And so it comes to pass that on June 17, 2014, roughly a full month after most everyone -- current company included -- wrote the Kansas City Royals off entirely, they take a half game lead in the American League Central over the Detroit Tigers. For those of you keeping track at home, that makes your AL division leaders Toronto in the East, Kansas City in the Central, and Oakland -- the best team in baseball without much competition at the moment -- out West. It'll probably save time at this point if we just start listing the teams that aren't surprising us with their performances this year (Cubs).

Of course, baseball history is full of really funny June division leaders -- on June 17 of last year, for instance, the San Diego Padres were one game out of first place in the NL West. They'd be over eight games back by mid-July and would be looking forward to next season by the time the All-Star Break rolled around.

These next few weeks right now are the regular season at its most narratively unpredictable, because this is the decision-making moment: Are you in or are you out? Right now, about two-thirds of the teams in the league still have very viable paths to the postseason in their eyes; and while some of them will fall by the wayside much like San Diego did last year, there was another California team in the NL West last year that reached a turning point in late June... and responded by going 47-8 from June 22 to August 17, putting them firmly in control of their own playoff destiny.

It is unrealistic to expect any team to ever rip off a stretch of games like the Los Angeles Dodgers did last year, and when it does happen it's worth noting that the Dodgers have just about the most talented roster money can buy. This year's Royals aren't last years Padres or Dodgers, and whether or not they're actually the team that can give the Tigers their yearly run for the Central will depend primarily on two things: first, the extent to which they believe a lineup centered around Alex Gordon, Salvador Perez and a whole lot of praying can continue to pay the bills on offense, and second, the extent to which they value James Shields.

A simple glance at the box scores will tell you the Royals of the last 14 days or so aren't the same squad from the first couple months of the season; the team's .800 OPS over the last two weeks going into Tuesday night's contest is over 100 points higher than the team's season .684 (and if you narrow things down to the last seven days, the Royals have a .900 OPS and are the hottest offense in baseball). Why? Well, who knows why. Sometimes these things just line up: Gordon, Perez and DH Billy Butler are looking like a legitimate middle-of-the-order core, while Eric Hosmer, Omar Infante, and Lorenzo Cain are more than helping the cause around them. Alcides Escobar is right there with them, making it a bit less surreal that the light-hitting shortstop has been the Royals' second or third best hitter on the season. Even Mike Moustakas is back from the minors and hitting the ball all over the field, if still not for much power.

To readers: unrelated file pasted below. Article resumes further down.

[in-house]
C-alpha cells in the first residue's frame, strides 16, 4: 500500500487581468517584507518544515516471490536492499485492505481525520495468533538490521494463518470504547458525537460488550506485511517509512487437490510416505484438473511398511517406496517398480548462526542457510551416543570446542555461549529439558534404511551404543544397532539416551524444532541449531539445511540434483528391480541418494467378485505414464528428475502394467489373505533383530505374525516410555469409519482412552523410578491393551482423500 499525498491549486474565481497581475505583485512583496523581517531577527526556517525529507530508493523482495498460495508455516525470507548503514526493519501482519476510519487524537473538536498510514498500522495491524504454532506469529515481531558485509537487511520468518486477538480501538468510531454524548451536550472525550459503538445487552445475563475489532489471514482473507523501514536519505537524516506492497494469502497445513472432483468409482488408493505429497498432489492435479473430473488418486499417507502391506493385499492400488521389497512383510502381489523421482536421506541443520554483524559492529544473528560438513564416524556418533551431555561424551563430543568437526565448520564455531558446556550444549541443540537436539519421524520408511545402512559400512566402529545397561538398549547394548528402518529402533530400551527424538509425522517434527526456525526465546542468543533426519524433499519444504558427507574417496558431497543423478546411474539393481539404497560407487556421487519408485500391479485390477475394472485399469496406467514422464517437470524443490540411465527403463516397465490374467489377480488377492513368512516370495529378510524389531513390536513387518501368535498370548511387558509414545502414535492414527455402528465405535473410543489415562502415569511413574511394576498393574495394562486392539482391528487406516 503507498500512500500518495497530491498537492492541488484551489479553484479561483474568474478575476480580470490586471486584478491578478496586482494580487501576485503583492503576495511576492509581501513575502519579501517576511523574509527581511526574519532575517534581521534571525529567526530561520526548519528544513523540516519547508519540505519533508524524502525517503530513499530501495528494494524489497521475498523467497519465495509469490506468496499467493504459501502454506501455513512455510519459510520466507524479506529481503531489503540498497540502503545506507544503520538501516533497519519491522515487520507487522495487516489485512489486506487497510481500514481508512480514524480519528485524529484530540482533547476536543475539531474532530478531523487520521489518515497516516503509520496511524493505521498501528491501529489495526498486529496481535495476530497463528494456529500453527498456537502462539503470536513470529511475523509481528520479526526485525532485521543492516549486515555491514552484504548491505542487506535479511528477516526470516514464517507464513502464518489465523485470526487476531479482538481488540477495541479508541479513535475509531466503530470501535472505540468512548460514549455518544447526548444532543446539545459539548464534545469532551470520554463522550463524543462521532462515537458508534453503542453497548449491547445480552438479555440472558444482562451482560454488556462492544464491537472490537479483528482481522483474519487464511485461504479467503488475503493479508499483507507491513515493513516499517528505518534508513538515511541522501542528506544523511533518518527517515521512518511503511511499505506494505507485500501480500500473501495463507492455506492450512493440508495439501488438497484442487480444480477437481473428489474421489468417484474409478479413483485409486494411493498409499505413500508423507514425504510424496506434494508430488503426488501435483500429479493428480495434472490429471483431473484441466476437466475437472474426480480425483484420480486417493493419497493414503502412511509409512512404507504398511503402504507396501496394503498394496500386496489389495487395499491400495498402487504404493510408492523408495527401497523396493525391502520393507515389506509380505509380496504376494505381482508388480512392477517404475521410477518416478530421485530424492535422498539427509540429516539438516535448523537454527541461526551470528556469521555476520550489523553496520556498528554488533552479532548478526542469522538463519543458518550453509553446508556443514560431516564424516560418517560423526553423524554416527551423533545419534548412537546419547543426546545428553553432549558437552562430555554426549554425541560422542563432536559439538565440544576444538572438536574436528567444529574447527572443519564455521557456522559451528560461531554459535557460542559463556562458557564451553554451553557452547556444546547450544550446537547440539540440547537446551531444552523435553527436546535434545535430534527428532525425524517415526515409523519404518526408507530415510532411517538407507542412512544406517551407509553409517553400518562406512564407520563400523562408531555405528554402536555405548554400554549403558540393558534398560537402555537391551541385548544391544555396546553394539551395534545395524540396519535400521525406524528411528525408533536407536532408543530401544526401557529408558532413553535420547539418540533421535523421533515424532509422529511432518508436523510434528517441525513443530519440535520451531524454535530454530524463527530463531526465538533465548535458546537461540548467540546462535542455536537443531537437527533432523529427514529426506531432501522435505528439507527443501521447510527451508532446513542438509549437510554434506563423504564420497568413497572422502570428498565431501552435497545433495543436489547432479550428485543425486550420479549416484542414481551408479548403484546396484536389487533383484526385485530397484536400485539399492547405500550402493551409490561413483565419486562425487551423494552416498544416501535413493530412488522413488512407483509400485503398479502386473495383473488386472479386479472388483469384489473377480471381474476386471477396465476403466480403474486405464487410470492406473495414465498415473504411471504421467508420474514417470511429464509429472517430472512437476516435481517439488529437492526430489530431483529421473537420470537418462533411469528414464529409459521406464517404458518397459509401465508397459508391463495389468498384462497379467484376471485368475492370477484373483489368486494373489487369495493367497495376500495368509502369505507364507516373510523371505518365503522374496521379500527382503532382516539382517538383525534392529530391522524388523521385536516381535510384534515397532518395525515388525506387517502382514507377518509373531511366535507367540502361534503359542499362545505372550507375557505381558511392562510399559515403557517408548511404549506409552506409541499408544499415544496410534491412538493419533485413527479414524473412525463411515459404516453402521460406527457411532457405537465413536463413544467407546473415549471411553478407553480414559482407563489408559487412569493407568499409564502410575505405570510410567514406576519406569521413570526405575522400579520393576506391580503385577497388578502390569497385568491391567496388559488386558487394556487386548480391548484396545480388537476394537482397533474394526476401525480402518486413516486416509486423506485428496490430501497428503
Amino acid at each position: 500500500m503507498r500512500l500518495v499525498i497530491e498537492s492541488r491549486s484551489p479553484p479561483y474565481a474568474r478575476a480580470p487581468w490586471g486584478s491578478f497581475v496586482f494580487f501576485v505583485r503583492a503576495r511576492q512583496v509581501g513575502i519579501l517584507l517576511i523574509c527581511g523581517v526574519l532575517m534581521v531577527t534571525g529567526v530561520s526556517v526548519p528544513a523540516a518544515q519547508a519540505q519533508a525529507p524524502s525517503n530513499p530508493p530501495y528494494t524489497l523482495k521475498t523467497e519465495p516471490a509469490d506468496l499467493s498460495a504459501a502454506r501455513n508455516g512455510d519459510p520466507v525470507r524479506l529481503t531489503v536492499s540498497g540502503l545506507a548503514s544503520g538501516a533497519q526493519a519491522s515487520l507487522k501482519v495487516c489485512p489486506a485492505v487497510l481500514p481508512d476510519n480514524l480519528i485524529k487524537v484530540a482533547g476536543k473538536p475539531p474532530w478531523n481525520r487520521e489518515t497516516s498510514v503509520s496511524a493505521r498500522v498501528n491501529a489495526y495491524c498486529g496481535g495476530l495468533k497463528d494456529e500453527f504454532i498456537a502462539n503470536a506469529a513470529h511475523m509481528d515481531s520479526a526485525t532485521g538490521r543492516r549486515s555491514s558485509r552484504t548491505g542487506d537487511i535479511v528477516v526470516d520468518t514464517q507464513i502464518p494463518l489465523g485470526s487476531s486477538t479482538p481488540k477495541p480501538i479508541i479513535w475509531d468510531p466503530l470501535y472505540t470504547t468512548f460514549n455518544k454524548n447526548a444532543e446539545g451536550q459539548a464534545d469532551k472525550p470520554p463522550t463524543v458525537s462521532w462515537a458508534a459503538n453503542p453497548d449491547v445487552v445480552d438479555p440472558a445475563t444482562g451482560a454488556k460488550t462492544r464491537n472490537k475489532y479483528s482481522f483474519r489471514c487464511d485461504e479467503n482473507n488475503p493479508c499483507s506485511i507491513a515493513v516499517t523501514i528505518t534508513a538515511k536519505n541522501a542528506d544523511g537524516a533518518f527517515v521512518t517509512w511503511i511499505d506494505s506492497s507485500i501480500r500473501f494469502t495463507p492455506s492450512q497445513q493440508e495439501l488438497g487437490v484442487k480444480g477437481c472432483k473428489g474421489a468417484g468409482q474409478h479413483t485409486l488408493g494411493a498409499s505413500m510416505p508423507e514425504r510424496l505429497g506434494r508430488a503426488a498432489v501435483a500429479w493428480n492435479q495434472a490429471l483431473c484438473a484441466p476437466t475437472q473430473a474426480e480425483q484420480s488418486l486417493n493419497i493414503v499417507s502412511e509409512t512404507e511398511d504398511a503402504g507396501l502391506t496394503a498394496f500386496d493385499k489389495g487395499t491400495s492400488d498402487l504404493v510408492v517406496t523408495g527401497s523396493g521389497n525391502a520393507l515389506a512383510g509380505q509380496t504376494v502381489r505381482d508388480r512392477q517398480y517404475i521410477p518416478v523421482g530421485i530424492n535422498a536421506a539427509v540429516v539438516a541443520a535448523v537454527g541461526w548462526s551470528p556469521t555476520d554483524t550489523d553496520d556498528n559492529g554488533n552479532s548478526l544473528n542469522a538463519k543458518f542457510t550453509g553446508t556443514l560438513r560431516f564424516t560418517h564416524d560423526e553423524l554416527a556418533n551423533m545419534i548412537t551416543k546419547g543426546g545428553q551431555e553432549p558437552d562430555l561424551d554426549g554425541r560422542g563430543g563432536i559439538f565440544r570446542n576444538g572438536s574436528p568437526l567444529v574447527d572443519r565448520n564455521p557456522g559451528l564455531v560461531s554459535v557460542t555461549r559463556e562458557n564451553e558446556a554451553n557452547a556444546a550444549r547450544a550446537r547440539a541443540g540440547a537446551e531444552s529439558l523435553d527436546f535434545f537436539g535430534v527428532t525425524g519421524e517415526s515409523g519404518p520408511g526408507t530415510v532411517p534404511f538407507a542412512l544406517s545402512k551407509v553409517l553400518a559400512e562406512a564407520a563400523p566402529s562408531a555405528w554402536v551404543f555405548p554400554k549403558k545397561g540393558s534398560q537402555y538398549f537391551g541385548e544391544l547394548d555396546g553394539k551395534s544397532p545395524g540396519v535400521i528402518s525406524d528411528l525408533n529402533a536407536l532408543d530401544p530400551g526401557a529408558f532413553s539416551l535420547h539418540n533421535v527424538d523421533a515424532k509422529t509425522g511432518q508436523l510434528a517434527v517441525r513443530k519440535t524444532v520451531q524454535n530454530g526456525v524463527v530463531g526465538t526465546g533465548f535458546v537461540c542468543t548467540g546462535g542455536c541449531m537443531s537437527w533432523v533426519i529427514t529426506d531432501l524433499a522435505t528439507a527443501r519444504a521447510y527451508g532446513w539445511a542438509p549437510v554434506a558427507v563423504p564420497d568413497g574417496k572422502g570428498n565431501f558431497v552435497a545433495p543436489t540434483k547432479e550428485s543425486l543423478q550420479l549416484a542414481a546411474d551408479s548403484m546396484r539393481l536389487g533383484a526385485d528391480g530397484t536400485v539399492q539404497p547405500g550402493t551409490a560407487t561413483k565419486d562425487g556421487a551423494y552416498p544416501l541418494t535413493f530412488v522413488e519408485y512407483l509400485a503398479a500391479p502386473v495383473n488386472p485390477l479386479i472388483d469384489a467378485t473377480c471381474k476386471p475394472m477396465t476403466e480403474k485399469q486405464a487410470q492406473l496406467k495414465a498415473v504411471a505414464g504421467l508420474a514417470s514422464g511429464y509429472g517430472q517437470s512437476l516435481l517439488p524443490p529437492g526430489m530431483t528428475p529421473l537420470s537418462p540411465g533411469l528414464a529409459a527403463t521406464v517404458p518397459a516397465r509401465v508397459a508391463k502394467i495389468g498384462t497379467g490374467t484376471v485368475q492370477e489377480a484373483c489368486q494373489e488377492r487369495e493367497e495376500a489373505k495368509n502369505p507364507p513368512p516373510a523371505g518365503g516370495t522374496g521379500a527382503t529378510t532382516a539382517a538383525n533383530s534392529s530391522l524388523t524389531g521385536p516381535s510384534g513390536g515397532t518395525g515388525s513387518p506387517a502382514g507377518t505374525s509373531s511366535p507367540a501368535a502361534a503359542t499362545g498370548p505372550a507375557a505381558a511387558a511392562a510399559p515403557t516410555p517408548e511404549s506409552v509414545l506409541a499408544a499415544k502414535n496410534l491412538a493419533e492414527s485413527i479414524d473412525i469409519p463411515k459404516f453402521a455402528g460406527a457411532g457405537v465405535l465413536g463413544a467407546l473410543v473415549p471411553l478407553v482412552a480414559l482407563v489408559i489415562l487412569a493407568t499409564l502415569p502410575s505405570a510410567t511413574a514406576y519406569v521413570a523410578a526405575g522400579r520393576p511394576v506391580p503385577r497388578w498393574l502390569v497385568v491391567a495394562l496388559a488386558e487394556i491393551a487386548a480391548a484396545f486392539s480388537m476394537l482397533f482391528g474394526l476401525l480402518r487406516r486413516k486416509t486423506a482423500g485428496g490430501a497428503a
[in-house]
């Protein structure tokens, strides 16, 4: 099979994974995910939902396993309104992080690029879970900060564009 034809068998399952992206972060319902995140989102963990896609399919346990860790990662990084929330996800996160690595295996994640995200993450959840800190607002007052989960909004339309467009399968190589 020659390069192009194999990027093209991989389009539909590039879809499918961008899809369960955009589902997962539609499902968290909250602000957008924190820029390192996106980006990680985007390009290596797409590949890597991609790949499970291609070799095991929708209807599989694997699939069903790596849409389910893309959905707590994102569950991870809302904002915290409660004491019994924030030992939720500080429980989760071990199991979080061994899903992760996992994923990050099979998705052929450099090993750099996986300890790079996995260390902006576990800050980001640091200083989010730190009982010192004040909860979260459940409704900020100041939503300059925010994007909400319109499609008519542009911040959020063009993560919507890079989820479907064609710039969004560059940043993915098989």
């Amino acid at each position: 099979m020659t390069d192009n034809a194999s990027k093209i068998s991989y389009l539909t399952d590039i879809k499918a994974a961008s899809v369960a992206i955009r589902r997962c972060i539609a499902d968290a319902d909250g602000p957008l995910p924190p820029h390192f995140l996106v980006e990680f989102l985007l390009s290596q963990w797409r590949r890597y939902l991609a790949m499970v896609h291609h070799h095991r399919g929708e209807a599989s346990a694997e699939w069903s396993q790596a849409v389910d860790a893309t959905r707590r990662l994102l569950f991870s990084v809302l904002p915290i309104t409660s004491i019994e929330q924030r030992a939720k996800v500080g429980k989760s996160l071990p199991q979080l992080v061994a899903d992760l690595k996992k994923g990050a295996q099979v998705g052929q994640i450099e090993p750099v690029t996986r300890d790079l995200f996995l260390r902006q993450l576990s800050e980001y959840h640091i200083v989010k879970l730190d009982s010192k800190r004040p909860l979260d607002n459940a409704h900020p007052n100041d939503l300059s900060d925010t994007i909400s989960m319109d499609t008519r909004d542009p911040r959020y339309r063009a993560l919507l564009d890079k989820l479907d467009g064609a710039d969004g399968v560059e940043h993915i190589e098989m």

It's easy to argue that Billy Butler -- and to a lesser extent Omar Infante -- were due. Infante's had up years and down years at the plate his entire career, and second basemen do age quickly into their thirties, but not so quickly as to turn a career .717 OPS hitter (92 OPS+) at 32 years old into a .644 OPS guy with no power whatsoever the very next year. The other guys I'm not as willing to give the benefit of the doubt. Hosmer is a rollercoaster ride himself, but the ups are "league-average starting first baseman" while the downs are "cut bait, move on." And Moustakas is Hosmer without the ups.

But this is the roster that Dayton Moore and the Royals have gone to war with, and to its credit it is a strong roster defensively with Escobar and Infante up the middle and some combination of Jarrod Dyson, Lorenzo Cain and Nori Aoki nailing down center and right field with Gordon in left. Perez has emerged as one of the better all-around young catchers in the game, and Moustakas and Hosmer can handle themselves at the infield corners. But this bunch isn't going to continue to OPS .900, or even .800; they'll be lucky if they keep this going long enough to get the team OPS over .700 on the year, even for just a little while -- and the lineup as is needs some serious improvements if the Royals are going to make a real go at this thing. That is to say: if the Royals aren't going to sell at the deadline, they've got to actively buy.